Perhaps not everyone draping the French flag over their Friday-night-out pictures is an astute observer of geopolitics. Does that mean that they value the life of a Frenchman over that of an Arab? Probably not.
Rules of rhetoric set out that you tackle the message rather than trying to shoot the messenger. Unfortunately they don’t hold for audiences who haven’t internalized those rules.
Intolerance of counterrevolutionary messaging, mandatory reeducation of its practitioners, and burning the books of dissidents—sheer totalitarianism.
When Boehner cries, his innocent, childlike displays of emotion are without desire for political gain or strategy. The man just loves, among other things, children, the Holy Father, and America.
It’s not enough that those who assimilate elements of other cultures are immediately assumed to be racist unless they claim otherwise, but even those who voice a sincere, clear, and well-intentioned interest are assumed to be insidious liars, their voices discounted and their intents assumed for them.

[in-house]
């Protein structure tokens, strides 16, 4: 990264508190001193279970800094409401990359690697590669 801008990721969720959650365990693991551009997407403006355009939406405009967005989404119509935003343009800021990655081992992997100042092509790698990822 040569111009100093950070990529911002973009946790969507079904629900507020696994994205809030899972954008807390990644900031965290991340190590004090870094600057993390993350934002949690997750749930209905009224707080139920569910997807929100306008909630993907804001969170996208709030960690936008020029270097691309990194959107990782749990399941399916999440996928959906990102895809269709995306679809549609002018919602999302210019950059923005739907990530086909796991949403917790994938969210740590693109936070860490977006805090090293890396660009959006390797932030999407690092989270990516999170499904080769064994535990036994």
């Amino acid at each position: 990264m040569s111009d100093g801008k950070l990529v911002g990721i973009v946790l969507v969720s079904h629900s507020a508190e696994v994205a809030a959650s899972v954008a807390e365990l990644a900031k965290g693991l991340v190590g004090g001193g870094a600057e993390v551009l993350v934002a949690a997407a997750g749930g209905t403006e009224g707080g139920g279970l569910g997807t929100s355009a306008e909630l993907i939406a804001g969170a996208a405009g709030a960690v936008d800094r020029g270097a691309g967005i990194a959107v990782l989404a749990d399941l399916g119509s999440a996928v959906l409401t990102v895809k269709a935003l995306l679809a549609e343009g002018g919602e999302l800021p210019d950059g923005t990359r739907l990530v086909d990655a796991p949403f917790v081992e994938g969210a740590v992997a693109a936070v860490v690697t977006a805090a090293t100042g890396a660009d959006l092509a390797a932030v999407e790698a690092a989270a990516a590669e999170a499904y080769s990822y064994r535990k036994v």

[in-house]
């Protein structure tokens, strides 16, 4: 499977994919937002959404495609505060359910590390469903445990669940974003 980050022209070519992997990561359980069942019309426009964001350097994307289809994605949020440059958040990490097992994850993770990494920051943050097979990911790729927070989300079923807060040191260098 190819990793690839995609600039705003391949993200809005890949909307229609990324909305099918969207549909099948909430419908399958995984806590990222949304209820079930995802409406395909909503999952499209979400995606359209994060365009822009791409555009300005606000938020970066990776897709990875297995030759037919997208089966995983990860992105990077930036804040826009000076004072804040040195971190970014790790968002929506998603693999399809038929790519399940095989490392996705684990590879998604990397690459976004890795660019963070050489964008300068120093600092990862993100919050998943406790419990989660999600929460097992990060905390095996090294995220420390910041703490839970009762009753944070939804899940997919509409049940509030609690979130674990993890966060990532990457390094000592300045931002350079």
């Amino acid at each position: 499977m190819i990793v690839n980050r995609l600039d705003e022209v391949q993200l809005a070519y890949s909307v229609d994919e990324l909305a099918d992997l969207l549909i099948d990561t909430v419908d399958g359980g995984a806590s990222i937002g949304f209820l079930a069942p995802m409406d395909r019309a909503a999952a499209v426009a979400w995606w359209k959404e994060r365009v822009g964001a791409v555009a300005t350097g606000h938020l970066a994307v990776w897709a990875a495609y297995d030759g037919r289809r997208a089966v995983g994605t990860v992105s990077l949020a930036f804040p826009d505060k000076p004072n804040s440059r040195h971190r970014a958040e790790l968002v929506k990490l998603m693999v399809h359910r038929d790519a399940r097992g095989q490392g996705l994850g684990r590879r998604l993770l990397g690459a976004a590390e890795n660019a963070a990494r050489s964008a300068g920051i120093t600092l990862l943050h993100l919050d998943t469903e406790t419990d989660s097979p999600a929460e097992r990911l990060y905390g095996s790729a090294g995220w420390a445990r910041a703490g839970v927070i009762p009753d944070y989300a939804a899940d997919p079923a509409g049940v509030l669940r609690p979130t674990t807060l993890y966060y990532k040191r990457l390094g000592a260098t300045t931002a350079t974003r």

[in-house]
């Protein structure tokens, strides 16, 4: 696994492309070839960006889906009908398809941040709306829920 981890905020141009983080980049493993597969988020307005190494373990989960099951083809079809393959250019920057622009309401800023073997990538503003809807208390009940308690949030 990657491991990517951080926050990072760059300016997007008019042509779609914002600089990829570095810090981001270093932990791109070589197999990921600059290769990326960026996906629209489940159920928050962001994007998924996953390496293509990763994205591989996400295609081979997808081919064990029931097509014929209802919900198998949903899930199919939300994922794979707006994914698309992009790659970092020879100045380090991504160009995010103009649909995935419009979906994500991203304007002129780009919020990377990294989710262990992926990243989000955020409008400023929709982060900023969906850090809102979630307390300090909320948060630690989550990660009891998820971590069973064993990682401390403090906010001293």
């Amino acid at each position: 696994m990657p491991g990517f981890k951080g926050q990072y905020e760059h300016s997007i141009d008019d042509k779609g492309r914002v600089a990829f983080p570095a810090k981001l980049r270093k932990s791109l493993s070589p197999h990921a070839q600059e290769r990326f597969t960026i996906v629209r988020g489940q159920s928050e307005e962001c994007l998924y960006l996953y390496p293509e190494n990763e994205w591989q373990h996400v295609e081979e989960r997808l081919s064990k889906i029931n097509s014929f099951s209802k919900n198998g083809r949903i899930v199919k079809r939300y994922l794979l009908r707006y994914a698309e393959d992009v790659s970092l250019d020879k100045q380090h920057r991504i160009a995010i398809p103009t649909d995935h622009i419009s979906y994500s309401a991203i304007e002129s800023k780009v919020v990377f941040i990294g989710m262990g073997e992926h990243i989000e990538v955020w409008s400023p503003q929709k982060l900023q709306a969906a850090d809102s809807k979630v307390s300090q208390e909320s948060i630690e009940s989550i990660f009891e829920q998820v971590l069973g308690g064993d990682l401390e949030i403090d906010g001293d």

Eighty-four percent of campaign contributions made by a group of 614 Harvard faculty, instructors, and researchers between 2011 and the third quarter of 2014 went to federal Democratic campaigns and political action committees.
It’s a cool Sunday night on the Kremlin, and Vladimir is Putin on the ritz.
Of course, it’s not just the coastal elites that buy into the Manichaean narrative. To Mike Huckabee, this country is divided into Bubbaville and Bubbleville, with the homier residents of Bubbaville superior to their snobbish, coastal counterparts. Neither narrative is true. Behind these simplified labels and tropes are identical people, from which no group is better than any other.
This impulse toward seeking the bad from anything good, to protesting progress for not being immediate utopia, leads to the most disturbing trend of the social justice warrior: a near-constant assumption of bad faith.
Part of artful dodging is knowing when to stand firm.